By Flickr user quinn.anya

Attaching Passion to Work is Like Attaching Feelings to Sex

Quoting Bret Easton Ellis on Twitter:

One of the biggest shocks in my life was when a friend sincerely asked: "Wait a minute. You attached FEELINGS to sex? What are you? Crazy?"

In the old times — that we only know about from literature and history in my part of the world — marriages were arranged. They had little to do with sexual compatibility and physical/emotional attraction of a man and a woman, and a lot to do with social appropriateness. Sex wasn't something openly talked about. Today, with general openness about everything around sex, up to the point of emerging services like Bang With Friends, there is a trend towards, once again, detaching feelings from sex. In a different way. Having a good marriage then didn't necessarily include good sex (maybe now as well, for some). Today the priorities shifted, though, it's much easier to find good sex than stable relationships or true feelings. Still, we're all craving both — good sex AND feelings attached to it. Physical and emotional. Requiring everything in one person, in one period of time, is indispensable. We get disappointed on the way, but this is our ultimate search: mind, body and soul, in one person.

In the same vein, there's another feature that we share, a vice of 'the spoiled kids' who want it all in one, professionally. For comparison, my dad has been working for over 30 years at the same place, doing more or less the same thing. He had professional development and growth, of course (and more chances for promotion than he was willing to take), but he never really looked for anything else. He could be making more money, pursuing a greater career, he simply chose not to. It's not that he was very much satisfied or dissatisfied with his job. The notion just didn't apply. I think he never really asked himself if he wanted to do something different, something more interesting or meaningful. He has always been comfortable with his job as it was. For him, the job is something that you do 9 to 5, and then you go home and do something else. Work can be disappointing sometimes, but it is what it is. You just deal with it 9 to 5, and occasionally on a weekend when needed, and that's it. The expectations were set on that level, nothing more. Making a living doing something you don’t mind. Nobody promised great love.

For me, and most of my peers, the whole notion of work is very different. We are the unquiet ones. We look for a perfect match in a job. Yes, making a living. But also attaching passion to occupation. And, like the 'fire in a marriage' that needs persistence and work, keeping the fire alive at your job is not easy. And sometimes, well, you realize that it's just not meant to be, as they say. Then we go on looking.

Companies like Google, Facebook, Zappos, 37signals and the like became the celebrities of the professional world, having ordinary folk drool over their fascinating virtues (looks and personalities), post their images (i.e. logo and branding) everywhere from laptop covers to the distinguished placement like over-the-bed wall, a lot in the style of Justin Bieber posters. These names always make the headlines, the pictures of their premises are abundant, and, to quote the music celeb, everyone wants a piece of them. Of course, celebrity-companies are different from celebrity-people, at least in that they imply polygamous relationships with a much bigger (and real) chance for their fans. And if you get involved, you know from the start that it's not your ticket to stardom, you actually have to work hard, every day. The relationships can have their ups and downs, expectations to be met on both sides (think Yahoo! and their recent 'no remote work' policy). You get the idea…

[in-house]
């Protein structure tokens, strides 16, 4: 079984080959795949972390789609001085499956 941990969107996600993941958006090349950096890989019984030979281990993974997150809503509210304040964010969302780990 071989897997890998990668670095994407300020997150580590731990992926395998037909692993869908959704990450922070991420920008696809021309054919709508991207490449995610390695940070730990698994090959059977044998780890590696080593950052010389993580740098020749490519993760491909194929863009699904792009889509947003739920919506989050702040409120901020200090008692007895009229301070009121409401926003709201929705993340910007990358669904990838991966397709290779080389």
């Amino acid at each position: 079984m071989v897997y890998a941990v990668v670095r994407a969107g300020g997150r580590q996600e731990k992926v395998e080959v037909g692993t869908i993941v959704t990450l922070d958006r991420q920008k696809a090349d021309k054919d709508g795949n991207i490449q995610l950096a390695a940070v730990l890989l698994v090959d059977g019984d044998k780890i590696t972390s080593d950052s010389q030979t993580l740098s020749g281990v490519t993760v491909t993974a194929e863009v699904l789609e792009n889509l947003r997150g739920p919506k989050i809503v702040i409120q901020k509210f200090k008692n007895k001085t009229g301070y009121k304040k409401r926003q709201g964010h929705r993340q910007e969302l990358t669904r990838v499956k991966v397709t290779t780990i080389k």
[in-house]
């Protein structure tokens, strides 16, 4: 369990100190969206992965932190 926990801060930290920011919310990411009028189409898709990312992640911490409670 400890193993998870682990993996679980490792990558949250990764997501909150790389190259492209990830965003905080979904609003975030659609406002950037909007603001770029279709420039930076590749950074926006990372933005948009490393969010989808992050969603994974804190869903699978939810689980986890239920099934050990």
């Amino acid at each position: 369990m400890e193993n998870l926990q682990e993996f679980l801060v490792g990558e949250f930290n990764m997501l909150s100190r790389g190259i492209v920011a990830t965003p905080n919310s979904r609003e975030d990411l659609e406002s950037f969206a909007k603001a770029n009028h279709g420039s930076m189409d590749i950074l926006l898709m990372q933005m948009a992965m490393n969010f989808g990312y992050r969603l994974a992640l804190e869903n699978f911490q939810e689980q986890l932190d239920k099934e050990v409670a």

The point is, somehow we became more demanding in our jobs. We are willing to work, but only when there is a general feeling of connecting on a level much deeper than financial remuneration. Being well-paid is just not good enough. We demand passion, we demand having meaning, and creating meaning. To me, this makes more sense than working in the style of school detention, waiting for the moment when it’s over to go and play with your friends.

Then, there are also the brave ones, the entrepreneurs, those who, in the sci-fi spirit, take the crazy and adventurous path of creating ideal partners for themselves. But this calls for another metaphor of raising a child… Whatever your job is, and whether you work for yourself or are employed by a company, attaching passion to work might not be for everyone, just like attaching feelings to sex. In the end, though, you might find your perfect match, and this is worth the quest.

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